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Discussion Starter · #1 ·
If the following is indeed correct..... why do beekeepers choose to use more than 1 brood box?

1500 eggs X 21 days to emergence = 31,500 cells full of brood for a good queen laying full out every day.

31,500 divided by 6,500 usable cells per frame = 4.85 maximum possible full frames of brood per normal single queen hive


Is it to combat backfilling of the brood nest?
If a average queen will only have up to 5 frames of brood at any given time, that leaves 5 additional frames in the brood box to hold pollen and nectar for the brood.

I know some start the year with 2 boxes then knock them down to 1 box just before the flow.
For those who use this technique, what do your comparisons look like doing this to just running one brood box straight through the year?
 

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1500-2000 eggs per day is an average. It is likely a daily average for the queens lifetime or for a year. Meaning that during peak season a good queen will be laying much more then that and in the off season, much less. I have seen queens who had no problems keeping every available cell in two deeps filled with brood, and I have seen some who could keep two deeps and a medium full of brood.
 

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>31,500 divided by 6,500 usable cells per frame = 4.85 maximum possible full frames of brood per normal single queen hive

And yet I've seen 14 deep frames or so of brood in a booming hive, so obviously someone is wrong on their estimation of what a queen can lay in a day by about a factor of 3.
 

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Discussion Starter · #4 ·
>
And yet I've seen 14 deep frames or so of brood in a booming hive, so obviously someone is wrong on their estimation of what a queen can lay in a day by about a factor of 3.
I pulled this calc from Allen Dicks diary Friday march 24-25, 2000. sorry for missing the reference.
http://www.honeybeeworld.com/diary/2000/diary031500.htm

He does reference to several sources for his use of 1500 cells.
He said that he has often seen more frames with brood present but the frames are not full. Feel free to read the post.
 

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A queen can't re-lay a cell as soon as the bee emerges. The workers have to clean out the old cocoons and re-prep the cells to lay. There is a 3-4 day laps between emergence and the queen laying in the cells.

Perhaps farther north where daylight is shorter, queens lay less eggs.
 

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While there may be 6500 cells on a frame, after some honey and pollen storage there's probably 3000 or less available for brood. Also, I wonder if some of the big "boomer" hives you sometimes see are due to a new and old queen both laying at the same time until the old one gives out.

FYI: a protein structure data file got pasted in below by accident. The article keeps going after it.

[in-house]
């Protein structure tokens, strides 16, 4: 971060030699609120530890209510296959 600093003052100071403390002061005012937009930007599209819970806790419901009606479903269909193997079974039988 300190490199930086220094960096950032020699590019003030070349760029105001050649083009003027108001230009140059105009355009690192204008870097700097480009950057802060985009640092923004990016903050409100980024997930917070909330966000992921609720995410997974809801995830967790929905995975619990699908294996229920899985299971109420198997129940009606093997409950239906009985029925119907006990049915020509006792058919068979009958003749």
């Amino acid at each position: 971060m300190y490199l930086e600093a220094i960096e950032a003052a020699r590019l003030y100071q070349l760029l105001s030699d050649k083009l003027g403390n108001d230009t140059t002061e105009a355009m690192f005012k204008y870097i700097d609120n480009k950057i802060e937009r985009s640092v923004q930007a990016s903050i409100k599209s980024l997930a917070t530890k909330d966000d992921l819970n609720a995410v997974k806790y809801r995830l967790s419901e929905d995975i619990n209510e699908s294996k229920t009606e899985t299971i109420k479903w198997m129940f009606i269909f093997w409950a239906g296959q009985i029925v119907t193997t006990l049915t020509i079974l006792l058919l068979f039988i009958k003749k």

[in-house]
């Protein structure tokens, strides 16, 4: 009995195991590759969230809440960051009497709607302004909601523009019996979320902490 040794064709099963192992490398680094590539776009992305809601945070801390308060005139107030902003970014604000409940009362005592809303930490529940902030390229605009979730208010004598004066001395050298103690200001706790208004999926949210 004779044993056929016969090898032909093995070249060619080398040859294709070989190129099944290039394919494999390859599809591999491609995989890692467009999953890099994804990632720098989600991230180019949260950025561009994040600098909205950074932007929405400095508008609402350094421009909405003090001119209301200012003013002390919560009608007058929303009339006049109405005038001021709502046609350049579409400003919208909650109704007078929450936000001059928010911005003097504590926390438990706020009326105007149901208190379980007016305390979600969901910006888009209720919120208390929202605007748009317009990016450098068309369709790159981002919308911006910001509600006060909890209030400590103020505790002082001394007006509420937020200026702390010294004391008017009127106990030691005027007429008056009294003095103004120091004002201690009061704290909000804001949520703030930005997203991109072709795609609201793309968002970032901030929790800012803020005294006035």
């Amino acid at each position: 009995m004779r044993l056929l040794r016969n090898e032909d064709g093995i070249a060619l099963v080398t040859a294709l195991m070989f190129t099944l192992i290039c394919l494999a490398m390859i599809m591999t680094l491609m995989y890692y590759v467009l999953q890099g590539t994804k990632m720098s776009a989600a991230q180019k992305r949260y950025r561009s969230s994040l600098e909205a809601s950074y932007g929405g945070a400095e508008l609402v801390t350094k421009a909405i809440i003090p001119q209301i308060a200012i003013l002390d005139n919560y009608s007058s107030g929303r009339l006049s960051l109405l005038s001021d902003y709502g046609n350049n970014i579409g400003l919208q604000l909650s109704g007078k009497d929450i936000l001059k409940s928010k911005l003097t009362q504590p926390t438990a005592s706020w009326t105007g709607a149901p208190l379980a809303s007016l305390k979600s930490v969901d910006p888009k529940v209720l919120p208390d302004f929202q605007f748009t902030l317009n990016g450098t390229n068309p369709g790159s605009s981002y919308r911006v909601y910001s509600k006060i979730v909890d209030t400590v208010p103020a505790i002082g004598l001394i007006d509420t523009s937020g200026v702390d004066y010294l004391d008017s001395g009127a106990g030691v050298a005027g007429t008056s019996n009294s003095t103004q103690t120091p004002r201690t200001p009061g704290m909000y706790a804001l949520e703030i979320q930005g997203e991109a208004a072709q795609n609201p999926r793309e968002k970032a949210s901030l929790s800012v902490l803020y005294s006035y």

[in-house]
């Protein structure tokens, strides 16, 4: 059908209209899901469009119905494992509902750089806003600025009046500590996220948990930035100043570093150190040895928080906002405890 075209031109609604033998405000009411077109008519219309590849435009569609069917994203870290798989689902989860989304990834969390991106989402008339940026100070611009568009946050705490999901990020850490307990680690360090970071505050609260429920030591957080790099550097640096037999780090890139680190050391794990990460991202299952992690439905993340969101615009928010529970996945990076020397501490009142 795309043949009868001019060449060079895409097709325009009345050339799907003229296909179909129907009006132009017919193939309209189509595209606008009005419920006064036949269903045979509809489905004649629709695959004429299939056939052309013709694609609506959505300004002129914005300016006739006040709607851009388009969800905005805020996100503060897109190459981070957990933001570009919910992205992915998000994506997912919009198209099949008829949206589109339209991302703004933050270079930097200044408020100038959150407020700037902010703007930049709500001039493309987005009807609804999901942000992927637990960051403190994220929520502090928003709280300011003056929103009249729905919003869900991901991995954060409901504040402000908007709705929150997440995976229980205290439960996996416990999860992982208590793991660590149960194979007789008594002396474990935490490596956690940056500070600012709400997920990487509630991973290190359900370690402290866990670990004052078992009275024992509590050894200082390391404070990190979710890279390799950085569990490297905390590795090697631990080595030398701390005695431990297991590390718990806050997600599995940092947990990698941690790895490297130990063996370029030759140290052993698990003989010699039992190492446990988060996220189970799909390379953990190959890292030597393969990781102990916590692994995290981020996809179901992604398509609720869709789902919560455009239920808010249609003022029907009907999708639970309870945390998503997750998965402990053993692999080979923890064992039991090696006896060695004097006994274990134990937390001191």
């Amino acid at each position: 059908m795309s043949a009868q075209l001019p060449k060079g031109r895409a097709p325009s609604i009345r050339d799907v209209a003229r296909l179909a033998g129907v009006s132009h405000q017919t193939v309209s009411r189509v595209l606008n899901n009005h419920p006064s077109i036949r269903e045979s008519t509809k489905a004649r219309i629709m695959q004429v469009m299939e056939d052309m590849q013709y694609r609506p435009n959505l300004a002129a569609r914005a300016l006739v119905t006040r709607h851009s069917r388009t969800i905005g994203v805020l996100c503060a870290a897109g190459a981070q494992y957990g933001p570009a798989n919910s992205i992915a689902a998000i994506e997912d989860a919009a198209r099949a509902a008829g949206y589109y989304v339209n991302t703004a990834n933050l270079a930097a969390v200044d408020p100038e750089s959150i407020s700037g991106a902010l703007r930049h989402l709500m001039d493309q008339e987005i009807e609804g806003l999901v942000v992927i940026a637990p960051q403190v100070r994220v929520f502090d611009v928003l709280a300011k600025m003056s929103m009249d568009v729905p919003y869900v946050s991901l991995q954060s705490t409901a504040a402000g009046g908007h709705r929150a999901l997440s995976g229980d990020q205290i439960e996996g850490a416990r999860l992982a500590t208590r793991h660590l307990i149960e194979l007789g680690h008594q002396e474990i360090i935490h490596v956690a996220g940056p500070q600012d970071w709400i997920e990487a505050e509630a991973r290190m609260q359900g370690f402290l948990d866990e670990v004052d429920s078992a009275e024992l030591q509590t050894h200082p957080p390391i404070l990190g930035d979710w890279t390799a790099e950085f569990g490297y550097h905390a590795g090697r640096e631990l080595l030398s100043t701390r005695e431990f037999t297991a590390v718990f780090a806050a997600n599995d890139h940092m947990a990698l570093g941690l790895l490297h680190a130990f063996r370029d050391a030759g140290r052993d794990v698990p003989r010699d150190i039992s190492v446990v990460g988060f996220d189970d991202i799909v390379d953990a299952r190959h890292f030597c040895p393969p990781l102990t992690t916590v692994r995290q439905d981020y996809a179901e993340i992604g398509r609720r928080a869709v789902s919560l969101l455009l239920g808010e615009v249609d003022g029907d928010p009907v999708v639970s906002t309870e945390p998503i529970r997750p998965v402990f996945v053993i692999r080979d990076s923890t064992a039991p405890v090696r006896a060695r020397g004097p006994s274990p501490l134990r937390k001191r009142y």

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I'm foundationless so my frames won't be layed wall to wall like you'll see on pierco. It's not real uncommon for me to see brood on 20 frames at the peak of the spring buildup.
 

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I just let the bees decide if they want to use more than one brood box. At this point my priority is more bees. If I can split my 3 hives by early June, I will be interested in honey.
 

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Usually there will be a lot of pollen stored near the entrance, but if you used an excluder to restrict the queen to a small brood area I recon that a lot of pollen would end up in your supers - if you could keep the hive from swarming.

The answer to your question is probably going boil down to two things - it's easier to use a bigger setup than a small one because of swarming or wintering issues or something, and it ends up being more profitable one way or another. Just my guess.
 

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For those who use this technique, what do your comparisons look like doing this to just running one brood box straight through the year?
It looks like swarms in May, no way around it. One box of brood will not be enough room during peak Spring expansion. They will swarm.
 

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How many pounds of stores does it take to winter in your climate, with your breed of bees? Are your flows affected by a late summer dearth? Are you prepared or not, to early spring feed? 50 lbs. net of stores seems to be a bit more than enough to get my carni type bees in double deep 10 frames through to spring flow with no additional feed. I dont know if I could do it on much smaller hive space without compromising brooding space for production of the "wintering" bees. How much mite load the colony has going into winter could affect the amount of stores needed.

I found it interesting to read Ian's posts on his procedure to get his bees to the correct hive weight for indoor wintering in a single deep.
 

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Just because the queen is restricted to one deep, does not mean the brood is. With proper manipulation of frames, it is quite easy to reduce swarming to inconsequential levels, keep open cells in front of the queen, develop large population levels, and still only have 10 frames to inspect.

Crazy Roland
 
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